By Niki Natarajan
“Olympism seeks to create a way of life based on the joy of effort, the educational value of a good example and respect for universal fundamental ethical principles,” according to the Olympic Charter originally set out by Pierre de Coubertin – father of the modern-day Olympics.
With the Paralympics in full swing, and most of soggy wet London still elated from the Olympics itself, it is hard not to be inspired to perform and excel to the best of one’s capabilities.
But it is the pursuit of performance excellence that many seem to have forgotten when it comes to investing their time, money and energy in anything, especially hedge funds. Much like the ‘real’ world of couch-based online addicts, investing seems to have turned into a passive sport with low rewards, leading to little incentive to perform and win.
Is this really the way to achieve performance mastery? Olympians would probably say no. To them, de Coubertin’s words resonate like a mantra: “Olympism is not a system, it is a state of mind.” I would argue that this is true also for all great hedge fund investors.
As the hedge fund investor Olympians prepare for their very own opening ceremony, to be held at The Great Court of the British Museum in London on 3 October, a new mood seems to be emerging between the different teams: one that is more collaborative than combative.
Until now, funds of funds have been angered as they saw investment consultants stealing their medals, in a match with no umpires to preside over ‘fair play’. Some, like Grosvenor Capital Management and Blackstone Alternative Asset Management, have retaliated and adopted tactics such as those played at the Texas Permanent School Fund, where they are offering their arguably better research, due diligence and monitoring and reporting services for free (or nearly).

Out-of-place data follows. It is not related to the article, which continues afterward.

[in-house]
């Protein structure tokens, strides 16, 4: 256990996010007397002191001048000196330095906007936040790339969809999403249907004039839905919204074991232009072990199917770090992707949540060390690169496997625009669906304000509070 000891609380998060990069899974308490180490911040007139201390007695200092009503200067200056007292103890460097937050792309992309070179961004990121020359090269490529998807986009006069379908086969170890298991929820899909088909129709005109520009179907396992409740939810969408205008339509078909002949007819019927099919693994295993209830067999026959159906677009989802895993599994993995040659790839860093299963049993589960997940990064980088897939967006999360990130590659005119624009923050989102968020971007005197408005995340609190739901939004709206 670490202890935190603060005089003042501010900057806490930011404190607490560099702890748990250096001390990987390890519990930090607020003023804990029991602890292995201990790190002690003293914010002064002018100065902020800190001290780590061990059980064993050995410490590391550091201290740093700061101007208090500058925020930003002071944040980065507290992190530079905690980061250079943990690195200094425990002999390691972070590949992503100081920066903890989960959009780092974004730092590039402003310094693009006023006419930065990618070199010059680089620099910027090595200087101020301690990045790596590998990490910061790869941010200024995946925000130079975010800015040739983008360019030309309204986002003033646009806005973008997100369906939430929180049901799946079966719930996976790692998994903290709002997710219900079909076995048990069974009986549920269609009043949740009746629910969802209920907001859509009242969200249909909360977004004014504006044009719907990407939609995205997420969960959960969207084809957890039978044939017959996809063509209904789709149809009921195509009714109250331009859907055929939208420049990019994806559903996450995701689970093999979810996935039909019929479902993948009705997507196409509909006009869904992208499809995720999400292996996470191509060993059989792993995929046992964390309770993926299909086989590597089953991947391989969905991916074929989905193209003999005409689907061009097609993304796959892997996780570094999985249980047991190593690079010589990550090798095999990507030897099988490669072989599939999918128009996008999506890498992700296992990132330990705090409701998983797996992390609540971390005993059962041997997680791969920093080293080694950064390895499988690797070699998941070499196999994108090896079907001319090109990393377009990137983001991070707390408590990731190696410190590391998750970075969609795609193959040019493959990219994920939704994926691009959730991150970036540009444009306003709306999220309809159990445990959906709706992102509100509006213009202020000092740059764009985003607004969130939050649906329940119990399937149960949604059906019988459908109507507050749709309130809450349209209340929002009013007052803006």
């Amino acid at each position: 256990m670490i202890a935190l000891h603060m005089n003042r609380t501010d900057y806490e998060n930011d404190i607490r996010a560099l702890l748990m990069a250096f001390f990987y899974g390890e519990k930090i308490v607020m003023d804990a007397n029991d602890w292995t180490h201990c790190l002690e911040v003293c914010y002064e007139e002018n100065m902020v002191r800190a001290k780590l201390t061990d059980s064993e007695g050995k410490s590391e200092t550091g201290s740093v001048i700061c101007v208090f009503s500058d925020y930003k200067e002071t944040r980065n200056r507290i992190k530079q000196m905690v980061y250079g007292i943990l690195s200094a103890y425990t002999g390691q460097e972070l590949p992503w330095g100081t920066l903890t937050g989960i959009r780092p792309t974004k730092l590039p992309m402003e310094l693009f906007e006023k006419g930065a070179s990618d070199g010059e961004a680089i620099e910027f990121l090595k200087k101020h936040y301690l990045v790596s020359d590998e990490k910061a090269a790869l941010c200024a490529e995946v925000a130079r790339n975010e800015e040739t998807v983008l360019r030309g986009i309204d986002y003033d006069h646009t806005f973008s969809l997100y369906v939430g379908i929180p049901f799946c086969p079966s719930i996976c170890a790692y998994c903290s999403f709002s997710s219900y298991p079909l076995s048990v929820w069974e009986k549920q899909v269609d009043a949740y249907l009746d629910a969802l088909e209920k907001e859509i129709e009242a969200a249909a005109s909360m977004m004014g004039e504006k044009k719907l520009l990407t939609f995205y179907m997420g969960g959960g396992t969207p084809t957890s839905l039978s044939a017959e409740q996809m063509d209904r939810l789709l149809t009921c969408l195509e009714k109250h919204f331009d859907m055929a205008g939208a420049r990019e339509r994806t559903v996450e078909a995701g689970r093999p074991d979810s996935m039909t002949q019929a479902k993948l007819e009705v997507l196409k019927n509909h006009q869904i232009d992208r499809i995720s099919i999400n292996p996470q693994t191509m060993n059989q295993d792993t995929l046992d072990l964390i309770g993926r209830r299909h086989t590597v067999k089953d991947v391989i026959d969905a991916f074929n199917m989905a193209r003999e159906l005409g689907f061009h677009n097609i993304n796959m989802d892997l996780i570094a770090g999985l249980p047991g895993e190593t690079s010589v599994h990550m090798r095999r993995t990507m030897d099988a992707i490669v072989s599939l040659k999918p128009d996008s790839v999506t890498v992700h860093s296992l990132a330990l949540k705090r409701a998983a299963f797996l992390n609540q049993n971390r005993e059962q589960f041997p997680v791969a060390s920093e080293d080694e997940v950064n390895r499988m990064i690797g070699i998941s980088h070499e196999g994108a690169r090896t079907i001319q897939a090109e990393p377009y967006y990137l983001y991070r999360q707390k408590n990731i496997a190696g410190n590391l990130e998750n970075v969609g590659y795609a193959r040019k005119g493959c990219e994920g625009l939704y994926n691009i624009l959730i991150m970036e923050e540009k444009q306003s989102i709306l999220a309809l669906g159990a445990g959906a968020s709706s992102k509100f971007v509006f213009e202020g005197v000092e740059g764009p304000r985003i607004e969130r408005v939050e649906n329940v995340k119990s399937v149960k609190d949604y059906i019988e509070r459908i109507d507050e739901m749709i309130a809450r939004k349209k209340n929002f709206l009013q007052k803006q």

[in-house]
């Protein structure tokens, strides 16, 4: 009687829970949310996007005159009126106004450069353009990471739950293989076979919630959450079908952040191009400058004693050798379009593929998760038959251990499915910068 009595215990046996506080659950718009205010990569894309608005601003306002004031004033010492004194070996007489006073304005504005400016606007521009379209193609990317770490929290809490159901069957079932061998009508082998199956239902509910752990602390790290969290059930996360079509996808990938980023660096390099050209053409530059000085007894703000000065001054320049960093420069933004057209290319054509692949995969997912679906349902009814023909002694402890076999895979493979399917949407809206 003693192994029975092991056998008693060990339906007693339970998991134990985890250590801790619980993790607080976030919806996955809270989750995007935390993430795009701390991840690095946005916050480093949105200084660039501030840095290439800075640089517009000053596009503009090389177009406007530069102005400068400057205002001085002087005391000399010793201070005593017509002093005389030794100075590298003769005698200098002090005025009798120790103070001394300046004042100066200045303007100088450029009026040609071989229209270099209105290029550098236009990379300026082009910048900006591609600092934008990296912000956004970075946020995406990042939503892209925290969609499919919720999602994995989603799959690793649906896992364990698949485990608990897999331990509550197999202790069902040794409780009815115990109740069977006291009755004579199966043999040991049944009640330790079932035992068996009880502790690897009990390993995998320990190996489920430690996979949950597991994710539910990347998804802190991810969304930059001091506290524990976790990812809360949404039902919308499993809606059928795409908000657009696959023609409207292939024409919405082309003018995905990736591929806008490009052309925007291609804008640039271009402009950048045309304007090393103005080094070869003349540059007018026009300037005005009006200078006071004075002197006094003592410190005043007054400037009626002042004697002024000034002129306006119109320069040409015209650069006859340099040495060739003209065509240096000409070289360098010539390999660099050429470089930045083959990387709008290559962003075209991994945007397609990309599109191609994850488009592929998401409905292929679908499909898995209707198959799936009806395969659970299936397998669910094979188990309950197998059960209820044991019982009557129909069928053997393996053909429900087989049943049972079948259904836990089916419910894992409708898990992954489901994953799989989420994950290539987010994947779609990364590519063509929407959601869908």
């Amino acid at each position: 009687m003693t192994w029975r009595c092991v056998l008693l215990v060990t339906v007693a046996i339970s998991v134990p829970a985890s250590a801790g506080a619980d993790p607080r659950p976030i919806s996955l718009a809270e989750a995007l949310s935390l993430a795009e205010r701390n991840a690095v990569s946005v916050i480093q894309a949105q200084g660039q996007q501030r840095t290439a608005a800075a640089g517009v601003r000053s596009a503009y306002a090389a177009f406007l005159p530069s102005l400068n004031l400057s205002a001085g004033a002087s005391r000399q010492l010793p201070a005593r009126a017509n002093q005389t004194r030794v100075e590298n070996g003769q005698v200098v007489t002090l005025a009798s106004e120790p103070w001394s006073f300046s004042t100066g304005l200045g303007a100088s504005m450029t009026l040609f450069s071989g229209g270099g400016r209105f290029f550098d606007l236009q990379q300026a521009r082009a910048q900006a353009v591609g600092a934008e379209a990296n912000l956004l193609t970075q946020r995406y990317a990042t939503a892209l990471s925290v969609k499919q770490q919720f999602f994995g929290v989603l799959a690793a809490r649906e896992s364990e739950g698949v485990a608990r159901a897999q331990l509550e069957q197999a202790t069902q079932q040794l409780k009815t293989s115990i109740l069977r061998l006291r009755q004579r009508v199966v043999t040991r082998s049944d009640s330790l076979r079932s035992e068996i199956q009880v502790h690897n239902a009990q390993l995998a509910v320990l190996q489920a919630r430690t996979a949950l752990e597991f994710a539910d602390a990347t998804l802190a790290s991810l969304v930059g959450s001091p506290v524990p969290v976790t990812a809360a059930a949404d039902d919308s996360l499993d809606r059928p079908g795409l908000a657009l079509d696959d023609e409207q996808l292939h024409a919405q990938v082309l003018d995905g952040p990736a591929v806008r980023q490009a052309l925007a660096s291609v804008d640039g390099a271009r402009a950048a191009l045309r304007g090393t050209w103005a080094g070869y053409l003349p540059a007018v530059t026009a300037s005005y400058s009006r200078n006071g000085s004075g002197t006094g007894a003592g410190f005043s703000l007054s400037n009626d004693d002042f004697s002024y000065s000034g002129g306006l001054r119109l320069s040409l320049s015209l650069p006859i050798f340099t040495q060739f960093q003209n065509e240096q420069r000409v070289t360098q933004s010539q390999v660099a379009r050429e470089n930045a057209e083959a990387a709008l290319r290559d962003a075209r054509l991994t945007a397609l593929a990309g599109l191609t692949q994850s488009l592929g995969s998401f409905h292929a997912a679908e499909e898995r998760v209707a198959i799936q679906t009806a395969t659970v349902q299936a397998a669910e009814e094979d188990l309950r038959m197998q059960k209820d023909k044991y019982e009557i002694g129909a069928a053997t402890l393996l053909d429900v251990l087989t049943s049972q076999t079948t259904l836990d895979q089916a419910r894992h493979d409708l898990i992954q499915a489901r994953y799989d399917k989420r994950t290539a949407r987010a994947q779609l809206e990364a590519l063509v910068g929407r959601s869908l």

There is evidence, however, that a new team spirit is in the air. After a decade of dependency, hedge fund investors are ready to compete on their own. But what many have learned in a very short space of time is that to excel all good athletes have a coach or trainer – which is why some of the larger funds in the US are looking to return to some form of partnership with specialised funds of funds.
In the UK, in her new role as adviser to Man Group and the Newham Pension Fund, Judy Saunders, formerly pension chief at the $13.5 billion West Midlands Pension Fund, is still an advocate of funds of funds but contends that hedge fund investing is best used as “a process not an asset class”.
It is true that some investors including Lancashire may have got burned in the past three years and are having a rethink of their goals. But in the end, liabilities do not go away and the best solution will be one that preserves capital as well as enhances it in some way.
Others, like Camden, are trying the single brand of self-invested hedge fund products of managers like BlueCrest and Brevan Howard, because at least at the moment their performance talks louder.
What all hedge fund athletes have to remember is that, like the Olympics that happens every four years, a lot can change in the investment review timeframe. Few Olym-pians repeatedly return more than two or three times; but there is always new, fresh energised blood to take their place.
The art of hedge fund investing is to realise that it is not a static game; and investment and allocation fitness is as important to buying hedge funds as stamina and endurance are in the Olympic sports.
New hedge funds start up every year and the elite FoHFs, like trained coaches, are great at spotting and nurturing talent. For example, Permal, like Tom Daley, continues to dive into the opportunities pool.
In this issue, our five-year review of the global FoHF industry proves that this trend is true of the allocators, too: of the 147 firms that were in the rankings in June 2007, only 78 are still there. It is not the same club, but with 103 members it is clear that new fresh blood is coming in year after year, with InvestHedge Award contenders The Bornhoft Group, Persistent Asset Management and Thalia being perfect examples of this.
The majority of those that are still in the ranking for five or more years – like Michael Phelps, the most decorated Olympian of all time with 22 medals to his name – have won many performance gongs.
I wonder if de Coubertin would mind too much if the global FoHF industry adapted his famous quote: “Hedge fund investing is not a system but a state of mind.”